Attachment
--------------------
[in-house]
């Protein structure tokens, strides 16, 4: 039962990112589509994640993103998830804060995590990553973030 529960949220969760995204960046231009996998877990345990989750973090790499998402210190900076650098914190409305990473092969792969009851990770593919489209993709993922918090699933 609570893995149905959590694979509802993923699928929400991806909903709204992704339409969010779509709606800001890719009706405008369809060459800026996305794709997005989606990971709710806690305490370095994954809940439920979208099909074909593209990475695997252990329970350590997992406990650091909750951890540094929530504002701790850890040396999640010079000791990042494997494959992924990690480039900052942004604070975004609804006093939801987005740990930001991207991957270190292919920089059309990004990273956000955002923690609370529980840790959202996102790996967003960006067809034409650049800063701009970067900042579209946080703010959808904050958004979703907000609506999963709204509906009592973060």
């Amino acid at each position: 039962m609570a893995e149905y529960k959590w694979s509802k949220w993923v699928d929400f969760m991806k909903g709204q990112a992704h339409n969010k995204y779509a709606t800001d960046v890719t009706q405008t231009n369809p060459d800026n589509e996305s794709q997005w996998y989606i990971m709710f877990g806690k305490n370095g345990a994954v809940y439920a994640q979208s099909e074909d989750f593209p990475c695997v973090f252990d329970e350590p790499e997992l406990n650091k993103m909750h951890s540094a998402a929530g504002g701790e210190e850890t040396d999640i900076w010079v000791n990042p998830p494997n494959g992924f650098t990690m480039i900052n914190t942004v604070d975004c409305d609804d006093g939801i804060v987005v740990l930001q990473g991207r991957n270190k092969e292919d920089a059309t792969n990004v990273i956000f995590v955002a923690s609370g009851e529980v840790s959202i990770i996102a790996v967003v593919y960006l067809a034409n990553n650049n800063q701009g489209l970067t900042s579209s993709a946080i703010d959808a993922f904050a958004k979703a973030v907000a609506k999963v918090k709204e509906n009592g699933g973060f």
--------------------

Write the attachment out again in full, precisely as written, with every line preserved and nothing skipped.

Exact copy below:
[in-house]
């Protein structure tokens, strides 16, 4: 039962990112589509994640993103998830804060995590990553973030 529960949220969760995204960046231009996998877990345990989750973090790499998402210190900076650098914190409305990473092969792969009851990770593919489209993709993922918090699933 609570893995149905959590694979509802993923699928929400991806909903709204992704339409969010779509709606800001890719009706405008369809060459800026996305794709997005989606990971709710806690305490370095994954809940439920979208099909074909593209990475695997252990329970350590997992406990650091909750951890540094929530504002701790850890040396999640010079000791990042494997494959992924990690480039900052942004604070975004609804006093939801987005740990930001991207991957270190292919920089059309990004990273956000955002923690609370529980840790959202996102790996967003960006067809034409650049800063701009970067900042579209946080703010959808904050958004979703907000609506999963709204509906009592973060």
């Amino acid at each position: 039962m609570a893995e149905y529960k959590w694979s509802k949220w993923v699928d929400f969760m991806k909903g709204q990112a992704h339409n969010k995204y779509a709606t800001d960046v890719t009706q405008t231009n369809p060459d800026n589509e996305s794709q997005w996998y989606i990971m709710f877990g806690k305490n370095g345990a994954v809940y439920a994640q979208s099909e074909d989750f593209p990475c695997v973090f252990d329970e350590p790499e997992l406990n650091k993103m909750h951890s540094a998402a929530g504002g701790e210190e850890t040396d999640i900076w010079v000791n990042p998830p494997n494959g992924f650098t990690m480039i900052n914190t942004v604070d975004c409305d609804d006093g939801i804060v987005v740990l930001q990473g991207r991957n270190k092969e292919d920089a059309t792969n990004v990273i956000f995590v955002a923690s609370g009851e529980v840790s959202i990770i996102a790996v967003v593919y960006l067809a034409n990553n650049n800063q701009g489209l970067t900042s579209s993709a946080i703010d959808a993922f904050a958004k979703a973030v907000a609506k999963v918090k709204e509906n009592g699933g973060f």